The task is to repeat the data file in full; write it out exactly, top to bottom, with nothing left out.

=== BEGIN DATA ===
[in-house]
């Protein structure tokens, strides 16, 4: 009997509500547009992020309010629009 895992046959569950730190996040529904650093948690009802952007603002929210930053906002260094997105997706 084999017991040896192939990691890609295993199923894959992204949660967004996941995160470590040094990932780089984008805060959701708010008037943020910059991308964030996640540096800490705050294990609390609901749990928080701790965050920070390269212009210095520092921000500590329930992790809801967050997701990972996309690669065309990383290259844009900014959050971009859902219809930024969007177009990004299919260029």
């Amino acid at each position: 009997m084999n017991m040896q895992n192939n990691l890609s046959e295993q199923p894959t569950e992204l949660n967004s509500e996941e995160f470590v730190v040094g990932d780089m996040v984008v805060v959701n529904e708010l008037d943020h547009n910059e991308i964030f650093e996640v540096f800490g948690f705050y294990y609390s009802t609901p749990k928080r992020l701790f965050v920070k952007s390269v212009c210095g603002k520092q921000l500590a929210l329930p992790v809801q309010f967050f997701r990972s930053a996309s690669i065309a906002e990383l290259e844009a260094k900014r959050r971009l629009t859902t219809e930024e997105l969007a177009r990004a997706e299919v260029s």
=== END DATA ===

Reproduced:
[in-house]
């Protein structure tokens, strides 16, 4: 009997509500547009992020309010629009 895992046959569950730190996040529904650093948690009802952007603002929210930053906002260094997105997706 084999017991040896192939990691890609295993199923894959992204949660967004996941995160470590040094990932780089984008805060959701708010008037943020910059991308964030996640540096800490705050294990609390609901749990928080701790965050920070390269212009210095520092921000500590329930992790809801967050997701990972996309690669065309990383290259844009900014959050971009859902219809930024969007177009990004299919260029």
């Amino acid at each position: 009997m084999n017991m040896q895992n192939n990691l890609s046959e295993q199923p894959t569950e992204l949660n967004s509500e996941e995160f470590v730190v040094g990932d780089m996040v984008v805060v959701n529904e708010l008037d943020h547009n910059e991308i964030f650093e996640v540096f800490g948690f705050y294990y609390s009802t609901p749990k928080r992020l701790f965050v920070k952007s390269v212009c210095g603002k520092q921000l500590a929210l329930p992790v809801q309010f967050f997701r990972s930053a996309s690669i065309a906002e990383l290259e844009a260094k900014r959050r971009l629009t859902t219809e930024e997105l969007a177009r990004a997706e299919v260029s």